Armed march on Philadelphia by Scotts-Irish frontiersmen I nprotest against the Quiker establisment's lenient policies toward Native Americans.
French Protestant dissenters, the Huguenots wer egrnated limite dtoleration under the Edict of Nantes. After King Lous XIV outlawed Protestantism in 1685, many Highuenots fled elsewhere, including to British North America.
People of mixed Indian and European heritage, notably in Mexico
16 century Spaniards who fanned out across the Americas, from Colorado to Argentia, ebentually conquering the Aztec and Incan empires
English Protestant reformers who sought to purify the Church of England of Catholic rituals and creeds. Some of the most devout Puritans believed that only "visitble saints," should be admitted to church memberships.
Small group of Puritans who sought to break away entirely from the Church of ENlgland; after itially settling in Holland a number of Enlighs Serperatists made their way to Plymouth Bay, Massachusetts, in 1620
Migrants who, in exchange for transatlantic passage, bound themselves to a colonial employer for a tern of service, typically between four and seven years. Their migration addressed the chronic labor shortage I nthe colonies and facilitated settlement.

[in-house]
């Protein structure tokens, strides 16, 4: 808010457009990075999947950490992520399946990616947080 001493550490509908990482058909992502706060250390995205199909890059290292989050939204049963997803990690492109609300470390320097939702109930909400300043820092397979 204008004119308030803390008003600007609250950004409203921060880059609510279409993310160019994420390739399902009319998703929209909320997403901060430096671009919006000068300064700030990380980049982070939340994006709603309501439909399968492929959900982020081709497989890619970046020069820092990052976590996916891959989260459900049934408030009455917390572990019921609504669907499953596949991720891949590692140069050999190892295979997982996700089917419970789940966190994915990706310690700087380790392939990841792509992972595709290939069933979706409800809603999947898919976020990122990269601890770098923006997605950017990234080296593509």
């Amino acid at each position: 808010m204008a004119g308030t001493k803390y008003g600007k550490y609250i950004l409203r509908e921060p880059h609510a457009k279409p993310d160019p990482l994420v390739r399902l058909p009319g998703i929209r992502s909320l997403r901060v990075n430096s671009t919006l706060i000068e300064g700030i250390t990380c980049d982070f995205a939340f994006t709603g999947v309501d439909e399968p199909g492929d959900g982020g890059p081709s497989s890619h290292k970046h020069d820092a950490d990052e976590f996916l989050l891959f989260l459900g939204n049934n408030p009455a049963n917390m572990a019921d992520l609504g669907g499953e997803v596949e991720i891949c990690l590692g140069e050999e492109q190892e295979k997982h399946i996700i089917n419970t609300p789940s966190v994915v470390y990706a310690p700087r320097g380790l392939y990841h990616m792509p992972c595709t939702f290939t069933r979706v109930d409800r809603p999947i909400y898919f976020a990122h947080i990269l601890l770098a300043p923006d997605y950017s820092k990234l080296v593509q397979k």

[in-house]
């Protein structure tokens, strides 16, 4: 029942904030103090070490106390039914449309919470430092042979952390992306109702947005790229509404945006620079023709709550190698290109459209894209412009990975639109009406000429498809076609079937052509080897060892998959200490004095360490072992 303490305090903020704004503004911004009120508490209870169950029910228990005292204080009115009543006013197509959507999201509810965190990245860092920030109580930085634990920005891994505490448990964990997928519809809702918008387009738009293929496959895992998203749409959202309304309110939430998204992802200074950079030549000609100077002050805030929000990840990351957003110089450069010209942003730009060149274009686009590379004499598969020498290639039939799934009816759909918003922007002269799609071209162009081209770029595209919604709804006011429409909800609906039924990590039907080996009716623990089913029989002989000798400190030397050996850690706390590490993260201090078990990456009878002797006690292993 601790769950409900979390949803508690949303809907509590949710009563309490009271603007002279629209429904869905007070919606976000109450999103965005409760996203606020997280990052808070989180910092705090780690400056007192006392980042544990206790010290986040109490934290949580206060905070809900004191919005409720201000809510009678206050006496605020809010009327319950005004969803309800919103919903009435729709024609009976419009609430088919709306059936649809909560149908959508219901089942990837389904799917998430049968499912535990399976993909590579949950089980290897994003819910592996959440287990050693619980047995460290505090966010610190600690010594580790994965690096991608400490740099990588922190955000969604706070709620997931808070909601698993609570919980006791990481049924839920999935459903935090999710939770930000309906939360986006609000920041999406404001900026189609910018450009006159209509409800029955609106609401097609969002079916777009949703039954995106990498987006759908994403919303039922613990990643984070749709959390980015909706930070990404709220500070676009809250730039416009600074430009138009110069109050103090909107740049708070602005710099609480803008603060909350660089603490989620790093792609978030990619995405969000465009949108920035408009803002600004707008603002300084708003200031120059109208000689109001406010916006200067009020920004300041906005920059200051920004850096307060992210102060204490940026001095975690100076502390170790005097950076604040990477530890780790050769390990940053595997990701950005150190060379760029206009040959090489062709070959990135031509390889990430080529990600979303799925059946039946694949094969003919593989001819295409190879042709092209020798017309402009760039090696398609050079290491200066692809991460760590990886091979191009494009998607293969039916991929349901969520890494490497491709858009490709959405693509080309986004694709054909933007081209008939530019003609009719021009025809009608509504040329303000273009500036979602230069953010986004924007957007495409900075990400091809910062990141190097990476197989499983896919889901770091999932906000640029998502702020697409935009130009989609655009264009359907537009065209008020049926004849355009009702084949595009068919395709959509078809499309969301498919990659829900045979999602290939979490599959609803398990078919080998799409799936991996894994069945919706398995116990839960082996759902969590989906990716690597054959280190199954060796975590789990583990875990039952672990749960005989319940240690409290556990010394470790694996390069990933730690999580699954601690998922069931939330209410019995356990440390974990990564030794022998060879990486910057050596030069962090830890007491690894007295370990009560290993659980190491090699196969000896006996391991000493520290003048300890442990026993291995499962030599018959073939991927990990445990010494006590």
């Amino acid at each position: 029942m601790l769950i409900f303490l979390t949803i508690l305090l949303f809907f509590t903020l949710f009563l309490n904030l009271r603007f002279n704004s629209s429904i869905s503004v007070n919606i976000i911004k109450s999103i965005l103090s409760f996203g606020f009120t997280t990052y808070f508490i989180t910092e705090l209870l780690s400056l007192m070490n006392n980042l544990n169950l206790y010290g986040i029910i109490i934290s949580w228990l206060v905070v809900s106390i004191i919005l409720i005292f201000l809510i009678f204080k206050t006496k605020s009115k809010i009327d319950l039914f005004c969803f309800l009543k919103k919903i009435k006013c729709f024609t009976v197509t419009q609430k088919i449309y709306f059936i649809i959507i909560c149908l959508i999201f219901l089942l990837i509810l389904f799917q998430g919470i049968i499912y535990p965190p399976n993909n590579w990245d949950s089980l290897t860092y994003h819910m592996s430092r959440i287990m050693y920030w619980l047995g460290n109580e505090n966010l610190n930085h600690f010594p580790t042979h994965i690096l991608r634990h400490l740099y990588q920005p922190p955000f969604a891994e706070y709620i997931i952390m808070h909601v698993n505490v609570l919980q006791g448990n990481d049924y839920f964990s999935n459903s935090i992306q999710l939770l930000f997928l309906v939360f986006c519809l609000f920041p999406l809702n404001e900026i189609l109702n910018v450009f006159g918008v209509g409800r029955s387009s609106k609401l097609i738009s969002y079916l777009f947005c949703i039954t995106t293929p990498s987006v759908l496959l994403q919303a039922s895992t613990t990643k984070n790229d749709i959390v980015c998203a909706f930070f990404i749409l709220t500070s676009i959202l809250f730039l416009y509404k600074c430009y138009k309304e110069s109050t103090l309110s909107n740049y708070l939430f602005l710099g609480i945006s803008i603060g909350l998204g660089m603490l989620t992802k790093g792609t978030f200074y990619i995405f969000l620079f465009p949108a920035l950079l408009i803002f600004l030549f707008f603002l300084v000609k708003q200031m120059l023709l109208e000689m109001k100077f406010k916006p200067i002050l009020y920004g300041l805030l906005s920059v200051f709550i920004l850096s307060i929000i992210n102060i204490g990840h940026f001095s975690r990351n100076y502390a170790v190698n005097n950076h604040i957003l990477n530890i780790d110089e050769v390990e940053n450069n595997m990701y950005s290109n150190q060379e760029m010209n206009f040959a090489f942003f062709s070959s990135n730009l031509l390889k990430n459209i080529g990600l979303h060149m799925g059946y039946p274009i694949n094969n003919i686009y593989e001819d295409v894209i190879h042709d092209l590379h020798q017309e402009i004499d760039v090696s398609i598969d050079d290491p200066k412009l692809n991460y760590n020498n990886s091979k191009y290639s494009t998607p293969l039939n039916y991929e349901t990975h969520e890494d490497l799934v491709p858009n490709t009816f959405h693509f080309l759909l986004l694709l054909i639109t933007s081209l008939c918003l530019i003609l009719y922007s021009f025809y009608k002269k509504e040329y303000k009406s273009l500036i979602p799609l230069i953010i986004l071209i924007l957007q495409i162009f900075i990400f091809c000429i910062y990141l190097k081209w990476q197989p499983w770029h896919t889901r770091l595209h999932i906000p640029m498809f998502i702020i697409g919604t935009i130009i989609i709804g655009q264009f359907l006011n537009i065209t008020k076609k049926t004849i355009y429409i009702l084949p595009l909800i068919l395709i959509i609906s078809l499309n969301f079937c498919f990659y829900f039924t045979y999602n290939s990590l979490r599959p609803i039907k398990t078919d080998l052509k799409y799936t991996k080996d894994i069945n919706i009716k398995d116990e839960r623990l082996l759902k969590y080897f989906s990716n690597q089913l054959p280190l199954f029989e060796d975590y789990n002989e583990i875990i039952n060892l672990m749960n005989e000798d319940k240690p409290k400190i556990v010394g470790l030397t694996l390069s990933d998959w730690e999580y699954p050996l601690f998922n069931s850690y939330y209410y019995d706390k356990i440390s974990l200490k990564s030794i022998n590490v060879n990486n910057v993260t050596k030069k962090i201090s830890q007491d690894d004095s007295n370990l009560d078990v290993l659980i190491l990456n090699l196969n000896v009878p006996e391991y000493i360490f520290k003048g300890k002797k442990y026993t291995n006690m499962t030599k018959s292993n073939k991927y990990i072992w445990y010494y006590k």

Short-term partnership between multiple investors to fund a commericial enterprise; such arrangments were used to fund England's early colonial vetures.
English joint-stock company that received a charter from King James I that allowed it to found the Virginia colony.
Royal African Company
English joint-stock company that enjoyed a state-granted monopoly on the colonial slave trade form 1672 until 1698. The supply of slaves to the North American colonies rose sharply once the company lost its monopoly privileges.
Pope's Rebillion/Pueblo Revolt
1680; Pueblo Indian rebellion that drove Spanish settlers from New Mexico
Great English Migration
Migration of 70,000 refuges from England to the North American colonies, primarily New England and the Caribbean. The 20,000 migrants who came to Massachusetts largely shared a common sense of pupoes- to establish a model Christian settlement in the New World
Seroes pf c;asjes betweem Englih settlers nad Pequot Indians I nthe Connecticut River valley. Ended I nthe slaughter of the Pequots by the Puritans and their Narragansett Indian allies.
King Philip's War
Series of assaults by Metacom, King Philip, on Engilsh settlements in New England. The attacks slowed the westward migration of New England settlers for several decades
Salem Witch Trials